If we summarize Turkey’s general situation after the post-republican era, it was underwhelming and unpleasant. There have been reformist actions and innovations which made the country ready for the republican era. However, after the demise of Ataturk, the things got complicated. Although Turkey didn’t go to the World War II, she stayed on alert. The people and the authorities have concerns about the war’s effects on Turkey and involvement in the war. The military coups which took place in 1960 and in 1980 caused Turkey to fall behind. They were seen as black mark in Turkey’s history. The time period between these years wasn’t easy for the public with night curfew, martial law, communist and fascist actions. Universities are seen a place of anarchy. In 1984, terrorist incidents began in Turkey. In 1993, Alevi people were massacred in Sivas. There was nothing, but turmoil at those times.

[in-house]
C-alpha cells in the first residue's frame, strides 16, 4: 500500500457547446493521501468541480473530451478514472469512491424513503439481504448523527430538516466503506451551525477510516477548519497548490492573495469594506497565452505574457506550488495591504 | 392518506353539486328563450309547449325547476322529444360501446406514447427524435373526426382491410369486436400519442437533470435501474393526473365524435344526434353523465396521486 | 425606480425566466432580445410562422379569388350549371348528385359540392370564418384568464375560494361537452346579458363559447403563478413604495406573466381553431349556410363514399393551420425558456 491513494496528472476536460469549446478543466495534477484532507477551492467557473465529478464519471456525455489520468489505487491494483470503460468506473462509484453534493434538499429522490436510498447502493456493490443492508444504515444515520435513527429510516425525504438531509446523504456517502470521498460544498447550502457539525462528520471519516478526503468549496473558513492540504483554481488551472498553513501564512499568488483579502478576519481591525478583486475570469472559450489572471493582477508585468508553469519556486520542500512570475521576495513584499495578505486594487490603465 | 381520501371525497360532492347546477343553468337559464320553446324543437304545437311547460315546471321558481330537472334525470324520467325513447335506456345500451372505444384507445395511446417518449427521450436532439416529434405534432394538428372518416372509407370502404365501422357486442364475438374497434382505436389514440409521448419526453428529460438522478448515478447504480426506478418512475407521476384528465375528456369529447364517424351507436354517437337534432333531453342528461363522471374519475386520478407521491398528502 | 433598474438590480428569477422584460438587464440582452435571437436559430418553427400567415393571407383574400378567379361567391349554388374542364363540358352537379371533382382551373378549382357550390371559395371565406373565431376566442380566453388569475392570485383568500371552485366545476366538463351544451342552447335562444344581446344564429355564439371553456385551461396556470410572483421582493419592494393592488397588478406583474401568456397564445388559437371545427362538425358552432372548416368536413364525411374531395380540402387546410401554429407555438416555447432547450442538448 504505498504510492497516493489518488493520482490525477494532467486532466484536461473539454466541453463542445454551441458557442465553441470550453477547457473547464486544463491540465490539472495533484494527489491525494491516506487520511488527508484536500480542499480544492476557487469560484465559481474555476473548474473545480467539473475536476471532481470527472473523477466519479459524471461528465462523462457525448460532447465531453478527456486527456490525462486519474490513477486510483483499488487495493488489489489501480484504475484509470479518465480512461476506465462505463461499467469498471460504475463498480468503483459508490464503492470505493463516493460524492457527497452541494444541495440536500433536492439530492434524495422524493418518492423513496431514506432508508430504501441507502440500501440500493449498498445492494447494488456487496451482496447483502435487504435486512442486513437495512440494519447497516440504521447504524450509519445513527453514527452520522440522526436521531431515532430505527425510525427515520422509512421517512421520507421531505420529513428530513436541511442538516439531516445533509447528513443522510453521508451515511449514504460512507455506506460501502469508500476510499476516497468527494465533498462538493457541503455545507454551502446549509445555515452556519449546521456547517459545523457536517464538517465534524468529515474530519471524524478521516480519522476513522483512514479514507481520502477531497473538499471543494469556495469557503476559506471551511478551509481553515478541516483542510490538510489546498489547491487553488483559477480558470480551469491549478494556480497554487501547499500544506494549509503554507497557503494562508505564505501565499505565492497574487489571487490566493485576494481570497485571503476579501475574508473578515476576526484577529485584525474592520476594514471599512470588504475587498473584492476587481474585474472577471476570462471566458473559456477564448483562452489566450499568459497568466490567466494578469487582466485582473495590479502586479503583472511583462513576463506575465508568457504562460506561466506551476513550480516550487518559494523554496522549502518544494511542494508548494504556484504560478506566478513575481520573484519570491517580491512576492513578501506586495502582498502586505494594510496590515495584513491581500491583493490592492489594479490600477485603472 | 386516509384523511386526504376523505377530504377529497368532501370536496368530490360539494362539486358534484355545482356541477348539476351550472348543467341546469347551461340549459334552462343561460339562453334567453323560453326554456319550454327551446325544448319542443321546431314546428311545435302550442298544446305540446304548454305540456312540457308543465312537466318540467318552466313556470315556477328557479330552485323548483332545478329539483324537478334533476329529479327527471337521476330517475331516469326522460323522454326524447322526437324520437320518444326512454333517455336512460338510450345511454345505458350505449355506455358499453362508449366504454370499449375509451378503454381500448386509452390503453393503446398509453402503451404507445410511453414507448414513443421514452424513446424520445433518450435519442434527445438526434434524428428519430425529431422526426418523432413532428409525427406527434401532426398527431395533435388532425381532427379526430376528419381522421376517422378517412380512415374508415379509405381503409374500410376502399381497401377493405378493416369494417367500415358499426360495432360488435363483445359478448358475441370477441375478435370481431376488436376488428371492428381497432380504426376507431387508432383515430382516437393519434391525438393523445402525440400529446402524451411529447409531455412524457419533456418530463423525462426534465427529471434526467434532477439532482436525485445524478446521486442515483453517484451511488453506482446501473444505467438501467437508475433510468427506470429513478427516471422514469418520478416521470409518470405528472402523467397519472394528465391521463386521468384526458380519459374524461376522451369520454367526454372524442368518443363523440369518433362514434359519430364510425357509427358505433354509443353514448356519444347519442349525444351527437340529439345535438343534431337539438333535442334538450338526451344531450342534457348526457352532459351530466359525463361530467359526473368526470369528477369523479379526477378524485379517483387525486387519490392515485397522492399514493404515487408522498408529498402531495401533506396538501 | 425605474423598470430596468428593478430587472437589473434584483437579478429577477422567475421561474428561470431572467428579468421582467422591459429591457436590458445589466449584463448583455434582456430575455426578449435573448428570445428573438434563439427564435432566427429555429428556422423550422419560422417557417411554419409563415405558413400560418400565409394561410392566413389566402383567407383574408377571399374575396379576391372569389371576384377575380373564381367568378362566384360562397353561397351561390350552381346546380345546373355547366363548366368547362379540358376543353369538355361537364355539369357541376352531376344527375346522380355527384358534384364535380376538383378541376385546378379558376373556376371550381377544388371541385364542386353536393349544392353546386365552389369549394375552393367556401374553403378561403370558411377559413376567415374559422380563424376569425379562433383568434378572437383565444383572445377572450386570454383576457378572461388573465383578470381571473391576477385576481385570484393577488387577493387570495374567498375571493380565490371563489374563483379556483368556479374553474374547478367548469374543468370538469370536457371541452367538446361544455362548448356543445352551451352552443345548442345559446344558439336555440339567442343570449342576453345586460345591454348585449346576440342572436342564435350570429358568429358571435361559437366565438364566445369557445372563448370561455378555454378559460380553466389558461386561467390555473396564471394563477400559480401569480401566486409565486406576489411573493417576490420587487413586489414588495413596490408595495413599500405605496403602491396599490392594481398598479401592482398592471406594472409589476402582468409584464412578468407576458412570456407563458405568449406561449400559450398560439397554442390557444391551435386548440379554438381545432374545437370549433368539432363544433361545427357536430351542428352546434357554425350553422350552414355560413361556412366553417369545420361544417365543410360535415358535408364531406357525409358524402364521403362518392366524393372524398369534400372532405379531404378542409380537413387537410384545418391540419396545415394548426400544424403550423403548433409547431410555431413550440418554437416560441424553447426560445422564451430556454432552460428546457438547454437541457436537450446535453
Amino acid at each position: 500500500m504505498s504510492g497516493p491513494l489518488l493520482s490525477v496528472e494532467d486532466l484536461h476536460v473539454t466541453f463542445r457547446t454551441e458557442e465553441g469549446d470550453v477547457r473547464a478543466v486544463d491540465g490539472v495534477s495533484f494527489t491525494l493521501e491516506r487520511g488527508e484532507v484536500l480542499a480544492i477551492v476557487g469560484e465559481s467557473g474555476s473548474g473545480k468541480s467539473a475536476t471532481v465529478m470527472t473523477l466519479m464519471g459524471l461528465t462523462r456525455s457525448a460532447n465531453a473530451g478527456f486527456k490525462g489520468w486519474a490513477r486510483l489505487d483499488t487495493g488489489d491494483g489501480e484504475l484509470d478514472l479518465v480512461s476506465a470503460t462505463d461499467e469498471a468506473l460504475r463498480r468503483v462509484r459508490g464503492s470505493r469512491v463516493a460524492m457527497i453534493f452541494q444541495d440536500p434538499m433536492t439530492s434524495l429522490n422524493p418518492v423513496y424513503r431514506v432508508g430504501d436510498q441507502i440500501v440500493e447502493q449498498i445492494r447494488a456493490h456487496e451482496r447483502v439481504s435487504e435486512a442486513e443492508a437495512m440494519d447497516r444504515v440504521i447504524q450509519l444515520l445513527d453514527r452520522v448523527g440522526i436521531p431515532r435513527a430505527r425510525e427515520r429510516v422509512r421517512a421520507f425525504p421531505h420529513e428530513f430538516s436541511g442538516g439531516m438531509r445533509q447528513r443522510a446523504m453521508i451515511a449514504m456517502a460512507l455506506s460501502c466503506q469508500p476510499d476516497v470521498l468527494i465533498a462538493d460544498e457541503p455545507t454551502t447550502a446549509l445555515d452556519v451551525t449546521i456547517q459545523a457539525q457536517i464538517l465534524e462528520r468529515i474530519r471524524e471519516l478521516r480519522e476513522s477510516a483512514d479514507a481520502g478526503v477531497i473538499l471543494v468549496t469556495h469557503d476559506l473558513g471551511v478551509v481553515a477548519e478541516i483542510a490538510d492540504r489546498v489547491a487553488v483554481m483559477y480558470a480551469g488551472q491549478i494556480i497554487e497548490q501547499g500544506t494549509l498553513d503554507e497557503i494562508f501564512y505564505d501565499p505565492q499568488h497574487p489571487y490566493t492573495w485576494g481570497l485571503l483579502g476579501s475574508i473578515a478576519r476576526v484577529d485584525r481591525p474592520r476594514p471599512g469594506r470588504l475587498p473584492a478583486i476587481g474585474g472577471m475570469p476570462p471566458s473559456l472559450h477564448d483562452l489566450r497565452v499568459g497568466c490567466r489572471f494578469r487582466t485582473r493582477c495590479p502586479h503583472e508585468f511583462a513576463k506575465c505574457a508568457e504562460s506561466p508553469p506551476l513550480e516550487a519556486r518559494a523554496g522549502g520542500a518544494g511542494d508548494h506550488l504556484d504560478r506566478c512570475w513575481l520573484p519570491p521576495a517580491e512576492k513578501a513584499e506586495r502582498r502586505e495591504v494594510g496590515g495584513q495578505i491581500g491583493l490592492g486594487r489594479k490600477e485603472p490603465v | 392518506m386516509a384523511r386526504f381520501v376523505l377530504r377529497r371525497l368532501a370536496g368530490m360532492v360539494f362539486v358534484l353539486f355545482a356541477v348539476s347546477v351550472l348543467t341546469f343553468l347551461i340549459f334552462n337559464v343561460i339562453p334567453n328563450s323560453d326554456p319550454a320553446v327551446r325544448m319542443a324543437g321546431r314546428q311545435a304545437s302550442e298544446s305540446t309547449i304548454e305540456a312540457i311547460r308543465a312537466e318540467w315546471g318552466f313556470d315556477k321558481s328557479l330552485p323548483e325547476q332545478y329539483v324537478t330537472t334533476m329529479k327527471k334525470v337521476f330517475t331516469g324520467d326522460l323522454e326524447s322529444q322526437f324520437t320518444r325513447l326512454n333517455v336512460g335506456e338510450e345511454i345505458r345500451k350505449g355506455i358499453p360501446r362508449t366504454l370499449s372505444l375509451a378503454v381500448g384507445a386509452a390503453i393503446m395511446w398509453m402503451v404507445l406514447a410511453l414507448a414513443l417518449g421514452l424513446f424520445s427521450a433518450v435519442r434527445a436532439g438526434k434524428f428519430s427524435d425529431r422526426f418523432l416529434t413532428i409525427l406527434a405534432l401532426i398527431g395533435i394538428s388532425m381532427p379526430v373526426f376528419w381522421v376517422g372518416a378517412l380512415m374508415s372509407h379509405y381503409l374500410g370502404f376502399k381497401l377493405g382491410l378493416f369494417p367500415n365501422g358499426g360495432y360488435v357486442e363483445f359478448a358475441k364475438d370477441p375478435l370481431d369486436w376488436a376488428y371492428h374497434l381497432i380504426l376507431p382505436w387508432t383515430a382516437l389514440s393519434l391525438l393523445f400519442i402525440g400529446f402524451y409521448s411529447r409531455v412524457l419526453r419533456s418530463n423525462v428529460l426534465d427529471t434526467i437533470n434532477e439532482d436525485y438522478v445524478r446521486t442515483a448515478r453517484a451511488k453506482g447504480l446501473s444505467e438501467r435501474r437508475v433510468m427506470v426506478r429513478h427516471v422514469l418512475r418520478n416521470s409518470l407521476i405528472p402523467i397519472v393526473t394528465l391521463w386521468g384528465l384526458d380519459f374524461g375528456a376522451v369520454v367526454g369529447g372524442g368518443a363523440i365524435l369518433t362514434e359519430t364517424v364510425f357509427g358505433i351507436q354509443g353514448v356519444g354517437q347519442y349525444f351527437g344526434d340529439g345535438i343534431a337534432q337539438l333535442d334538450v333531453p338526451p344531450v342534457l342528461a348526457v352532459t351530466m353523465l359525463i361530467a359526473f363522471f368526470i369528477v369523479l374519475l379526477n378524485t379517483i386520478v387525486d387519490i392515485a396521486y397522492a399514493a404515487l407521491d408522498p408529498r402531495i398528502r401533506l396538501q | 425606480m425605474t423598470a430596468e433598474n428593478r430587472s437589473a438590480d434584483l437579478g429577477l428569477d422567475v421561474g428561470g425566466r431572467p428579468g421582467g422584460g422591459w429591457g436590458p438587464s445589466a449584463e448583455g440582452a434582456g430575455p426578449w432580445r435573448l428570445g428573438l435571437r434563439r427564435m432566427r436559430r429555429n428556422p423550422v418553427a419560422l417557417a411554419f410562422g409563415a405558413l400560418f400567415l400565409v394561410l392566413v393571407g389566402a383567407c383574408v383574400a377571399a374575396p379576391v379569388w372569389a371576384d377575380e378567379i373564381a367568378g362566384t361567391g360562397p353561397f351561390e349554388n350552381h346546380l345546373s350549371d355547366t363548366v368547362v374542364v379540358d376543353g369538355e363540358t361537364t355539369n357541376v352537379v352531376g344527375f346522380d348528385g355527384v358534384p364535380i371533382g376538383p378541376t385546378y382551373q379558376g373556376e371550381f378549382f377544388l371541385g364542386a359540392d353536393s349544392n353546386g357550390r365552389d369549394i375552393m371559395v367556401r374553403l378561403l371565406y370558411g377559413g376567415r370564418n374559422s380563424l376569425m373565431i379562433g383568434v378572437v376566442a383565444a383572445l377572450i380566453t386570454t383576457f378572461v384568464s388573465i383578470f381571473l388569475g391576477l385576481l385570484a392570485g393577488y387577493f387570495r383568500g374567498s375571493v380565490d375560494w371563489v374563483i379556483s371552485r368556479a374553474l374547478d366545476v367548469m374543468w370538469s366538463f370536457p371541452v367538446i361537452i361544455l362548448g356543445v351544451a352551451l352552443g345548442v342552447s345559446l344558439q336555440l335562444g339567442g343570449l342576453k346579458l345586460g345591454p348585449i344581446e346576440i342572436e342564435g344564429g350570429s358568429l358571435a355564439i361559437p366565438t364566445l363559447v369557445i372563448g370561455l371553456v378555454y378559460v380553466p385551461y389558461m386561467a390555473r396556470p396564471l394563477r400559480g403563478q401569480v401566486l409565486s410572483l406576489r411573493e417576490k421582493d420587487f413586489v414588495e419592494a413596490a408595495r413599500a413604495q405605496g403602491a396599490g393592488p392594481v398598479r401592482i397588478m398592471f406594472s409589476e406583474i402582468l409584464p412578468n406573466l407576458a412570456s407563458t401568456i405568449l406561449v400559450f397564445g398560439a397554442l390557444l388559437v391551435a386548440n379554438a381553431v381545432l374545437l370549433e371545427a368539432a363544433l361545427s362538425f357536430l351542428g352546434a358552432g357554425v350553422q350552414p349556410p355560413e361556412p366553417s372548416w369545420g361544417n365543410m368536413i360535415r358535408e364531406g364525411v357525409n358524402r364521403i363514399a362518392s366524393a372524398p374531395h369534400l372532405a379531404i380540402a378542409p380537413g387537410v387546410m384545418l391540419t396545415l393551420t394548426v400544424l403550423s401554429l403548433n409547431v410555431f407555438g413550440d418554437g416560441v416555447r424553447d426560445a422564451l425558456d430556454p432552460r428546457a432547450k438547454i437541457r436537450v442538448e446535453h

Foreign language education in secondary and high schools was made mandatory in 1989. However, the education reform in 1997 obliged 8-year basic education, and consequently it is decided that the foreign language education should start from 4th grade. As I mentioned earlier, FLE has always been important since the Ottoman Empire even though the languages are different. Therefore, the chaotic atmosphere in Turkey delayed the inclusion of foreign languages to the curriculum. Automatically, they didn’t adapt it to the current curriculum well. Also, the techniques and methods were so old-fashioned that they didn’t aim all the skills in English. Grammar Translation Method which focuses only grammar structures was a faster and easier but not productive method to implement compared to communication focused methods.